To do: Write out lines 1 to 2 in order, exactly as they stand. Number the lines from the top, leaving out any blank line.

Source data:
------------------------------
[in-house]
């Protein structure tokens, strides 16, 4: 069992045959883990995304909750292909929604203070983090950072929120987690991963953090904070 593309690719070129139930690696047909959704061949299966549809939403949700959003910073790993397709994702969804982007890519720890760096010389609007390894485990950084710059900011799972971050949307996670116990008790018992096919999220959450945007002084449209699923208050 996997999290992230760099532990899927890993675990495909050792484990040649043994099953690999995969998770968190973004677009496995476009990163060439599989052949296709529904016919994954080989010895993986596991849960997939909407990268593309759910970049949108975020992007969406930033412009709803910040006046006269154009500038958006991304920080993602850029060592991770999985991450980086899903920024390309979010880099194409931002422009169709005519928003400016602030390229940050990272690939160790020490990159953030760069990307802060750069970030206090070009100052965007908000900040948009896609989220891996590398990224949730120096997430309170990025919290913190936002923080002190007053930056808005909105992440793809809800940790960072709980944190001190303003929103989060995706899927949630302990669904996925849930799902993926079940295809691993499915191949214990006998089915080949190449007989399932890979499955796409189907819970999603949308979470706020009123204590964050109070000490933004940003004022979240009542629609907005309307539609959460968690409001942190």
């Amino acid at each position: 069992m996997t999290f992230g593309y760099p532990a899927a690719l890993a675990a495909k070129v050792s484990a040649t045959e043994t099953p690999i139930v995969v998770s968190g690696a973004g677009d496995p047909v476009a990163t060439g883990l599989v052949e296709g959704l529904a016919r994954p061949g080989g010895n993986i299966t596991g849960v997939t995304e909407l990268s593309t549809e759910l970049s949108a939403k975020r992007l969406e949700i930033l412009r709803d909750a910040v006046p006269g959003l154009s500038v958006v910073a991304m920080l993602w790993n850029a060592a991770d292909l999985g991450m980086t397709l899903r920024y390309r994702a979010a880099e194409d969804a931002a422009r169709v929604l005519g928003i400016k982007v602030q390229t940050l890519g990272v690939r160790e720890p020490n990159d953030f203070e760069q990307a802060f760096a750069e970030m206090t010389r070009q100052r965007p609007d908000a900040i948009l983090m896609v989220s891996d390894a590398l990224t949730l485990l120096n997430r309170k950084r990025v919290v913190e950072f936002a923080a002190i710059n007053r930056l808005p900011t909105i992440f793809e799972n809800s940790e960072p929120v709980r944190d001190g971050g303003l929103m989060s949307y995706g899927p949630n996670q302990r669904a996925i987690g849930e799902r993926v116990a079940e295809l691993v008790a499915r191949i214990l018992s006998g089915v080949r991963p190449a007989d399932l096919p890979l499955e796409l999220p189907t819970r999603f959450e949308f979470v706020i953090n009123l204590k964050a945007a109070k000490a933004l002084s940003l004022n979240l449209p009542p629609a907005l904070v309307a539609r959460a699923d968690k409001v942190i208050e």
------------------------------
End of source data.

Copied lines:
[in-house]
């Protein structure tokens, strides 16, 4: 069992045959883990995304909750292909929604203070983090950072929120987690991963953090904070 593309690719070129139930690696047909959704061949299966549809939403949700959003910073790993397709994702969804982007890519720890760096010389609007390894485990950084710059900011799972971050949307996670116990008790018992096919999220959450945007002084449209699923208050 996997999290992230760099532990899927890993675990495909050792484990040649043994099953690999995969998770968190973004677009496995476009990163060439599989052949296709529904016919994954080989010895993986596991849960997939909407990268593309759910970049949108975020992007969406930033412009709803910040006046006269154009500038958006991304920080993602850029060592991770999985991450980086899903920024390309979010880099194409931002422009169709005519928003400016602030390229940050990272690939160790020490990159953030760069990307802060750069970030206090070009100052965007908000900040948009896609989220891996590398990224949730120096997430309170990025919290913190936002923080002190007053930056808005909105992440793809809800940790960072709980944190001190303003929103989060995706899927949630302990669904996925849930799902993926079940295809691993499915191949214990006998089915080949190449007989399932890979499955796409189907819970999603949308979470706020009123204590964050109070000490933004940003004022979240009542629609907005309307539609959460968690409001942190």